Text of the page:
The Health Ministry announced late Saturday it was immediately joining a ‘Smartphone Challenge’ launched by President Paul Kagame moments earlier.
Kagame, in a Tweet said: “I am happy to support the #ConnectRwanda challenge with a pledge of 1500 Made-in-Rwanda @MaraPhones. Smartphones should not be a luxury item. Let’s challenge ourselves to make smartphones an everyday tool enabling all Rwandans to fulfill their potential.”
Within 40mins, the Minister of Health Dr Diane Gashumba responded with her own announcement. Her ministry will buy Mara Phones for all community health workers or known locally as ‘Abajyanama b’ubuzima’.
In every village, there are 4 volunteers who work as the village’s health officer. They give basic healthcare including first aid, birth control pills, as well as diagnose and treat malaria.
The health ministry will distribute 1,000 Mara Phones to the abajyanama of one district – yet unamed, before end of February next year, said Dr Gashumba.
But by December same year, all community health workers will have been provided with the Mara Phones.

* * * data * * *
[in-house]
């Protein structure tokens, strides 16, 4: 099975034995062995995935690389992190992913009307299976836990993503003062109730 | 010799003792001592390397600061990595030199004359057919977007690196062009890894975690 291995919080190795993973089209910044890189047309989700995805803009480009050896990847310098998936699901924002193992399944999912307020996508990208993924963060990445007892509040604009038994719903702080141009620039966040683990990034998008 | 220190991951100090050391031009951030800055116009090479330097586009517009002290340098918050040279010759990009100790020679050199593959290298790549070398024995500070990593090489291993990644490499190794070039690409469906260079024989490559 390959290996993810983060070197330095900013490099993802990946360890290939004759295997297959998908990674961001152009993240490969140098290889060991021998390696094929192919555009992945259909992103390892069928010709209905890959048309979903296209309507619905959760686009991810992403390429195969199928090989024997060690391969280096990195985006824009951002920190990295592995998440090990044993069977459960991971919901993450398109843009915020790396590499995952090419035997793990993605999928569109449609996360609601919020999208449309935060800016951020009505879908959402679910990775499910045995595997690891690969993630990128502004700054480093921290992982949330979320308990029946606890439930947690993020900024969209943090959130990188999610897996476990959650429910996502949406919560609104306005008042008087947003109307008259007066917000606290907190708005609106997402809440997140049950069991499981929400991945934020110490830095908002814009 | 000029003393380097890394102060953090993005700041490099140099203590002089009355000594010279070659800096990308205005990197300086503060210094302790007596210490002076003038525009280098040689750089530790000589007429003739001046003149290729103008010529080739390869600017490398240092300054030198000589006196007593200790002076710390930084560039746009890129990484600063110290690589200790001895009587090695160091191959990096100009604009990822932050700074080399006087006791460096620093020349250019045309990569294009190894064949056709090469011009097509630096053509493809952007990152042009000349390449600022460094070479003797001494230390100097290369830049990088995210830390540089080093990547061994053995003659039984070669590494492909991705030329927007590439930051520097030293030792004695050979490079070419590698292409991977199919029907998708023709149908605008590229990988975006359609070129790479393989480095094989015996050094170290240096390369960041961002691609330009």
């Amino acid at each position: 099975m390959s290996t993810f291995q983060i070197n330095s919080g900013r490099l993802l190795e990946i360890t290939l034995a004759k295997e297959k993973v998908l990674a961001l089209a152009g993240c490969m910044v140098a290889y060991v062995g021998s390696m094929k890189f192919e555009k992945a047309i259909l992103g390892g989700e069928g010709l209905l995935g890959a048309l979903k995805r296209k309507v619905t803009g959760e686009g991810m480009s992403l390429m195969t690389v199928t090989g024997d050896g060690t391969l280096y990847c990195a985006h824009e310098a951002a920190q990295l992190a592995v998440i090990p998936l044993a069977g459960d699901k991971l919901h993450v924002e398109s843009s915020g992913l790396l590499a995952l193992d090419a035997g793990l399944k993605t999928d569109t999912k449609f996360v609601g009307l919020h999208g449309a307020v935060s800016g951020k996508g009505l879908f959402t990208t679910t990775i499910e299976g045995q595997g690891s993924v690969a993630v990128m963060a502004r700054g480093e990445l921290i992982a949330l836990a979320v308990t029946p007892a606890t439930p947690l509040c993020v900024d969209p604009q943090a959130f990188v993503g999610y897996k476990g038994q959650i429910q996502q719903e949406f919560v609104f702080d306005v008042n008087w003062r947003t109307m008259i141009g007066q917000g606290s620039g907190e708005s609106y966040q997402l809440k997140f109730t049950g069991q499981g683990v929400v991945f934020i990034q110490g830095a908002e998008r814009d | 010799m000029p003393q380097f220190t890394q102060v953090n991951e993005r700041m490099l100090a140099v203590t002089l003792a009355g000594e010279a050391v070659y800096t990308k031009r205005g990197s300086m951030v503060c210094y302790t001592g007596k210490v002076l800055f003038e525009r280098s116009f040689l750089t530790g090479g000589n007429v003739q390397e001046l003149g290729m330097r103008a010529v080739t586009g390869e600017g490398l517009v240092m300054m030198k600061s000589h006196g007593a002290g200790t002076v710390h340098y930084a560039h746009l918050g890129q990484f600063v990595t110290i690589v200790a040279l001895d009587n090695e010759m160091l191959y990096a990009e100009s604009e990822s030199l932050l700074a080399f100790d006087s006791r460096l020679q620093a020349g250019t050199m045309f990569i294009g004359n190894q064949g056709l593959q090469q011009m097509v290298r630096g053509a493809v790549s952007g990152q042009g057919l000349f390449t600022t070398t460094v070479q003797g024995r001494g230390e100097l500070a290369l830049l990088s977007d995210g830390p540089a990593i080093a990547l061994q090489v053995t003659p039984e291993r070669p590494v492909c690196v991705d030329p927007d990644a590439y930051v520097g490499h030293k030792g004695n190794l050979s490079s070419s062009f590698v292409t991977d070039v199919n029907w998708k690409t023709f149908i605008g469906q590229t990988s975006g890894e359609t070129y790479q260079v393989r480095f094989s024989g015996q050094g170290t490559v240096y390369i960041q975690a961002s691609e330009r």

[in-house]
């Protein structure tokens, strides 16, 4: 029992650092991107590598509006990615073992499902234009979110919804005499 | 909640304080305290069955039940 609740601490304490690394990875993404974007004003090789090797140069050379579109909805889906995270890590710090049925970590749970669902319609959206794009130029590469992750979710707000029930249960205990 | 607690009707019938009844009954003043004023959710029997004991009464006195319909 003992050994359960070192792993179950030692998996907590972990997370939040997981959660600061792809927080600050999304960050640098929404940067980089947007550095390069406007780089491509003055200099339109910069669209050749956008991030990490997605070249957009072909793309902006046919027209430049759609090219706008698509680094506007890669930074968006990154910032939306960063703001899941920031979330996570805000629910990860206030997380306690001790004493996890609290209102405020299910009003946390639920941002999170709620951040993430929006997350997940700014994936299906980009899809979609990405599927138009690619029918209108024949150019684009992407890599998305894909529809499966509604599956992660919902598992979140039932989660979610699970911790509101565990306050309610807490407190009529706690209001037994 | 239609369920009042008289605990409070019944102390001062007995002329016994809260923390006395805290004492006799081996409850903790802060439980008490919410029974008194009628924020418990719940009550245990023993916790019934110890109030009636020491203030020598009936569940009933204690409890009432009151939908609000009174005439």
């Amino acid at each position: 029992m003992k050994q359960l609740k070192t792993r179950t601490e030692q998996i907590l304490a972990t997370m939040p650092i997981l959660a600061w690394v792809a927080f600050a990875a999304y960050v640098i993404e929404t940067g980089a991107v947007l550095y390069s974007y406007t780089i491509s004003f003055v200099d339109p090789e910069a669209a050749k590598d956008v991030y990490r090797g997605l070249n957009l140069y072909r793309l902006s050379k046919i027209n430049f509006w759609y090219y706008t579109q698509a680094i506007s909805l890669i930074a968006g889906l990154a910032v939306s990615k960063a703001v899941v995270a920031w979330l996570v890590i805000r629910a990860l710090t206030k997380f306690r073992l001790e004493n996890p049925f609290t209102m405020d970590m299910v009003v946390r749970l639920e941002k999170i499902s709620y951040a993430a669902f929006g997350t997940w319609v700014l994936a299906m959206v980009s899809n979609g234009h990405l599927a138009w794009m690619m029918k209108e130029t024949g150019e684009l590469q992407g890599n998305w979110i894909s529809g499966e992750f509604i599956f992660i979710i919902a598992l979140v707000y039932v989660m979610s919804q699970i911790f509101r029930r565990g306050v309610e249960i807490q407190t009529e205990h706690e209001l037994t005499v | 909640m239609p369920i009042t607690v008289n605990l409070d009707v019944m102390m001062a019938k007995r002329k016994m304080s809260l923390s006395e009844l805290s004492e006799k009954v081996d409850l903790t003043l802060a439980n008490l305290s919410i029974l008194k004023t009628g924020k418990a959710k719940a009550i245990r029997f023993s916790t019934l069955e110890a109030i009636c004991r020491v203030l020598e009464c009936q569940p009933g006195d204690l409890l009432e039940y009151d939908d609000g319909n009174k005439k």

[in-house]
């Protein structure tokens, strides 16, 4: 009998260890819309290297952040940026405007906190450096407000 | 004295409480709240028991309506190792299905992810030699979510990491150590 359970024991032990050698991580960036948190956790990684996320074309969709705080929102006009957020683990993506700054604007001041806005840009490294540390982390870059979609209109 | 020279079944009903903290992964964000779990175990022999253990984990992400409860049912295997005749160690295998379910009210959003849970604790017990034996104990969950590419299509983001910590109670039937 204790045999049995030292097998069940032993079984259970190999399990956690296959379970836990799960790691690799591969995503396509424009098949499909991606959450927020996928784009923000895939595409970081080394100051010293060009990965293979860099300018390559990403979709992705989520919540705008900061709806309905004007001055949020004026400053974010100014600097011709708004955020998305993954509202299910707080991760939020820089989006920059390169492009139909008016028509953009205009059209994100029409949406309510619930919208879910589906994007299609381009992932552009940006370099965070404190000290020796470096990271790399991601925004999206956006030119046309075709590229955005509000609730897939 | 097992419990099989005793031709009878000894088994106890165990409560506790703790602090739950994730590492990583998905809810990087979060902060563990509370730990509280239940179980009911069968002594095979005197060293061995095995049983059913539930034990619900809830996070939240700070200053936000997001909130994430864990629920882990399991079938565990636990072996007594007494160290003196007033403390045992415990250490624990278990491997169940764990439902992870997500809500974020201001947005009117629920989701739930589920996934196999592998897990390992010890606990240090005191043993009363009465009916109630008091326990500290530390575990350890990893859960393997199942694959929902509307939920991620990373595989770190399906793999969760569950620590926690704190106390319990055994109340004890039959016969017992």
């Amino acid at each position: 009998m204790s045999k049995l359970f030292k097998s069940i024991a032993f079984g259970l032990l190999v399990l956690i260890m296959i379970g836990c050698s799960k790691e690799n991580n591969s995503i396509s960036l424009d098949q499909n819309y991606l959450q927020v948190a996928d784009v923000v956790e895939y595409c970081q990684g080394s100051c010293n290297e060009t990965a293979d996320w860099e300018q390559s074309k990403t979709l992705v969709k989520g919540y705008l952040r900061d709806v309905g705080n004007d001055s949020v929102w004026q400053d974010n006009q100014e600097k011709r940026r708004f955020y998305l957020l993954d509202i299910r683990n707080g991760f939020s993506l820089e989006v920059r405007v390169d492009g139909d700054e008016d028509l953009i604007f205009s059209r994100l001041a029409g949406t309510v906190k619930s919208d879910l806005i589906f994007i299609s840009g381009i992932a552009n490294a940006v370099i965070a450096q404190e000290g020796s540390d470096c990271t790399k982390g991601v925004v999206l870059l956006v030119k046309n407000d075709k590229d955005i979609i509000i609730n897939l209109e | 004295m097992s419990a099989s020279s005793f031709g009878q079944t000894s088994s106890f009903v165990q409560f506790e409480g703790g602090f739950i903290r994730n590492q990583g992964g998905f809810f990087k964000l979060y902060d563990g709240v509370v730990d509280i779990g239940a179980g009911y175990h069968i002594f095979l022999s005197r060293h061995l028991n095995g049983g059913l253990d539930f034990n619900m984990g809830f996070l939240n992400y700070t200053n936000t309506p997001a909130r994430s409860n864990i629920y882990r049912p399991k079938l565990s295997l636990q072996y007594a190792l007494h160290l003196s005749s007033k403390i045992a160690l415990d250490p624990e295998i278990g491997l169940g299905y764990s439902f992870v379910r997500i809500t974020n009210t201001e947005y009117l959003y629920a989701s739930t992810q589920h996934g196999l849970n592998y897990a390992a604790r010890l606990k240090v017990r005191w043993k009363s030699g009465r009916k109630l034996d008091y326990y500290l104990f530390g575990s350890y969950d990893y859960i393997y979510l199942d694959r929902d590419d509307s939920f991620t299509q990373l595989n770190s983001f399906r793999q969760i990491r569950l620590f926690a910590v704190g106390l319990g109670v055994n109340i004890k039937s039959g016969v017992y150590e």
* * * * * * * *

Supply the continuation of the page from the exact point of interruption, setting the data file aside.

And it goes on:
This is going to be a huge financial and logistical undertaking, and could make the health ministry the biggest customer for Mara Phones.
Here are the numbers: There are 14,837 villages in Rwanda, each with 4 community health workers.
Lets assume the health ministry will buy the cheapest Mara Phone, which goes for Rwf 120,000. The most expensive sells at Rwf 175,000 a piece.
With the cheapest model, the health ministry is going to spend about Rwf 7.2billion.
There is no indication yet as to how this mass phone buying will be financed by the health ministry. However, the amount to be spent on smartphones is peanuts compared to the Rwf 234.8b health budget for the current financial year.
The first batch of 1,000 Mara Phones will easily be purchased from current budget, and then in June next year, the time for budgeting, the other phones will be budgeted for.
With Kagame’s #ConnectRwanda challenge now out there, the next hours, days and weeks will see all government agencies and private sector struggling to outcompete the other.